The Aftermath

My disability hearing is over. I think it went much better this time, in that the judge actually looked in my direction and allowed me to talk when I had something to say.

I’d pre-medicated for the hearing, because I was afraid if I threw up or passed out they’d make me come back and try again three years later. That didn’t make the pain of a one-hour hearing any less brutal. I hadn’t been able to keep food down for three days, so I doubted I’d do any real damage, but if I was going to puke it was going in the general direction of the adjudicator in the green suit. Really, his suit couldn’t have looked worse.

This judge actually met my eyes and smiled, and looked at me rather than down at his desk when asking me questions, which made me much more comfortable. Nonetheless, my hearing took a full hour, maybe more. I don’t usually wear a watch, so I’m going by Michael’s count – he was in the waiting room.

I think it went well. I was horribly embarrassed when I couldn’t find a word I was looking for, or provide a place in time where a certain change occurred. But since it was MY hearing, no one could jump in and save me except the judge, who did so on a couple of occasions, giving me options. It was to my own benefit that I not be able to answer questions, but I was frustrated and in horrific pain.

So the third time I forgot my own lawyer asked me the same fairly simple two-part question, then retracted it because I’d answered part of it and asked to have it repeated twice, I slapped my hand on the table and said, “Ask me again, this is important!” He did, and I replied. I have NO idea what we were talking about. It could have been the appropriate time to plant turnips for all I know.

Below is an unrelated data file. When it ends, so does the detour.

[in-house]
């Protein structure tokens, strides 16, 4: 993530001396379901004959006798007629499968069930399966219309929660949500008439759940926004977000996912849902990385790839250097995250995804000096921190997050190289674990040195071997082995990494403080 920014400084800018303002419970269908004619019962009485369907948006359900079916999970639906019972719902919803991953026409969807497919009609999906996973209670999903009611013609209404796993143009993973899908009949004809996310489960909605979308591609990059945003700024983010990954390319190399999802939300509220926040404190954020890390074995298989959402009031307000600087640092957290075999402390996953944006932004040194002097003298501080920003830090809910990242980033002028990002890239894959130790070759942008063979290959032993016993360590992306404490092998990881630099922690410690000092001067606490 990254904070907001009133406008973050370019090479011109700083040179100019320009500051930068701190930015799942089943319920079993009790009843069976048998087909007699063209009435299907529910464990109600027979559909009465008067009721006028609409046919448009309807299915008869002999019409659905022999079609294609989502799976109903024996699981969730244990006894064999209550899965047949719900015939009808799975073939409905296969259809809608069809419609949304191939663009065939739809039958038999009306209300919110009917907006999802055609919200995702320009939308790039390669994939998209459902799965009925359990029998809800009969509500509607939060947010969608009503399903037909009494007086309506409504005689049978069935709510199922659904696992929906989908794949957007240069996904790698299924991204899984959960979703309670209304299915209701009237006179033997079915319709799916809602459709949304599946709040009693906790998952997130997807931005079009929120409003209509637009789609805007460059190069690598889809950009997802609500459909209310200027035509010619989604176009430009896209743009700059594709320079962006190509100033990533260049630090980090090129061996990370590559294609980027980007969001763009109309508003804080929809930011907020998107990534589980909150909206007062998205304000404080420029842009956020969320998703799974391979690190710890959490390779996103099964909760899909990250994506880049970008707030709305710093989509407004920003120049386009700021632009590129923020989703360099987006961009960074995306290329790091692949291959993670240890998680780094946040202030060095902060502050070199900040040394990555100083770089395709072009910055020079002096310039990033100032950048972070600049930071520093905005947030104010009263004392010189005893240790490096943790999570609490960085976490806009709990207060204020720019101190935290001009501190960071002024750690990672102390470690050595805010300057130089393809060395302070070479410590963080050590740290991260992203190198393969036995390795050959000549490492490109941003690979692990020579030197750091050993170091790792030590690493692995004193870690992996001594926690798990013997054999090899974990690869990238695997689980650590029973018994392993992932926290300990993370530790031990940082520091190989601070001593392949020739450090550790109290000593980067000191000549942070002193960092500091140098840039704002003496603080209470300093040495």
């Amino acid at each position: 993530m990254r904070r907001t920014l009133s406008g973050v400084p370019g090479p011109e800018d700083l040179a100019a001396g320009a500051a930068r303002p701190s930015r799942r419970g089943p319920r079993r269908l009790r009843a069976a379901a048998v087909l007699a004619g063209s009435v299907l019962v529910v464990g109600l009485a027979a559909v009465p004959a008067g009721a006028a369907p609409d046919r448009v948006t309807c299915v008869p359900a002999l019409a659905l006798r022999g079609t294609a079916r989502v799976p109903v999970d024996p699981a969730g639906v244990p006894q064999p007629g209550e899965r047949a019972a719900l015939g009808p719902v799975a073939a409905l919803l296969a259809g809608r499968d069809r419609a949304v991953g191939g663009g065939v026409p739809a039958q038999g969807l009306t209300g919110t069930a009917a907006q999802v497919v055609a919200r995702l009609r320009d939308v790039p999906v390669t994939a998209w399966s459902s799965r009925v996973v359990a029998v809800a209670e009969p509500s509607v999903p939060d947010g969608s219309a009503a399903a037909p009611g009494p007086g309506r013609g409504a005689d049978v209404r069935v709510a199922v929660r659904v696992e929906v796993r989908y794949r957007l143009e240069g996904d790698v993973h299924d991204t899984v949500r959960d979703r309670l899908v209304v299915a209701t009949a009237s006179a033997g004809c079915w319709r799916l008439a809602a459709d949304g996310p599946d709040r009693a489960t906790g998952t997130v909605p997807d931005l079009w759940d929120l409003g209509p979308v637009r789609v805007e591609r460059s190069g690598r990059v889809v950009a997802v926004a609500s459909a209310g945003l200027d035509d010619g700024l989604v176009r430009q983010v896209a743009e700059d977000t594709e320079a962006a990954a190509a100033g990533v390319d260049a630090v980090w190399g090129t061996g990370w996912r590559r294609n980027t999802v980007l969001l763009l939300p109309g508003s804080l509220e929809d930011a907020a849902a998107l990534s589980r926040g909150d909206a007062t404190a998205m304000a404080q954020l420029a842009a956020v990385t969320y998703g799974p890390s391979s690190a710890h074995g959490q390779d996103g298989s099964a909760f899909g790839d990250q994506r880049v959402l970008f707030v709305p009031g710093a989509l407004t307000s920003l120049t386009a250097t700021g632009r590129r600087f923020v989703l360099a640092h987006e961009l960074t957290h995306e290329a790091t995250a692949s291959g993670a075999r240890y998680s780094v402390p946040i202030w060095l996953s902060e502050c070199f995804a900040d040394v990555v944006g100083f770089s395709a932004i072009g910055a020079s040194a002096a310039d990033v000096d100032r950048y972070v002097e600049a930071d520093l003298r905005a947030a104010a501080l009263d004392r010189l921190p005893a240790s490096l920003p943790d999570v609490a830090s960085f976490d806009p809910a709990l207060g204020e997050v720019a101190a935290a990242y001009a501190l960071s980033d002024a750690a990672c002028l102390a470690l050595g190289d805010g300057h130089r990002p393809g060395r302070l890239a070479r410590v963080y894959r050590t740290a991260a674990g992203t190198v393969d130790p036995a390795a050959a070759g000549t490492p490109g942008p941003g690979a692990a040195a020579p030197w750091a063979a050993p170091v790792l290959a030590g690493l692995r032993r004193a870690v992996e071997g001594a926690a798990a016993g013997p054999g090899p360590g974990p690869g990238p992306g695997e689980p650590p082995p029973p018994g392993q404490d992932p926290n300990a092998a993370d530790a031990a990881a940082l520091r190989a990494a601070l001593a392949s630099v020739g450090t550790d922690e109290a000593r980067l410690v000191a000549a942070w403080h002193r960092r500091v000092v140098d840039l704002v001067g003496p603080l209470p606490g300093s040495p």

I just remember that it was incredibly difficult for me to even stand (with my purple cane) to exit the courtroom. My lawyer had me perch on a windowsill near the exit while he signed me out and grabbed my husband to take me to the car. The lawyer was all smiles.

We found out it would be three months or more until we received a verdict (WTF?), and then thirty – sixty days after that until I was actually awarded disability. AND that if they wished they could backdate my disability not to the day I last worked (April 2011) but to when I turned FIFTY (December 2016). Seriously? Seriously.

Really? Did fifty feel like some magical age for any of you who’ve passed it? I am DONE with birthdays (of my own). They can just pass without recognition from now on. I’ve hit the age, so pay me. I know it’s supposed to be 50% of my pay, but I’m sure it will be less. Just pay me so I can go on with my life. I am SO done with jumping through hoops like a dog. Not that dogs who jump through hoops aren’t great, but I want the details of the hoop before I jump through it!

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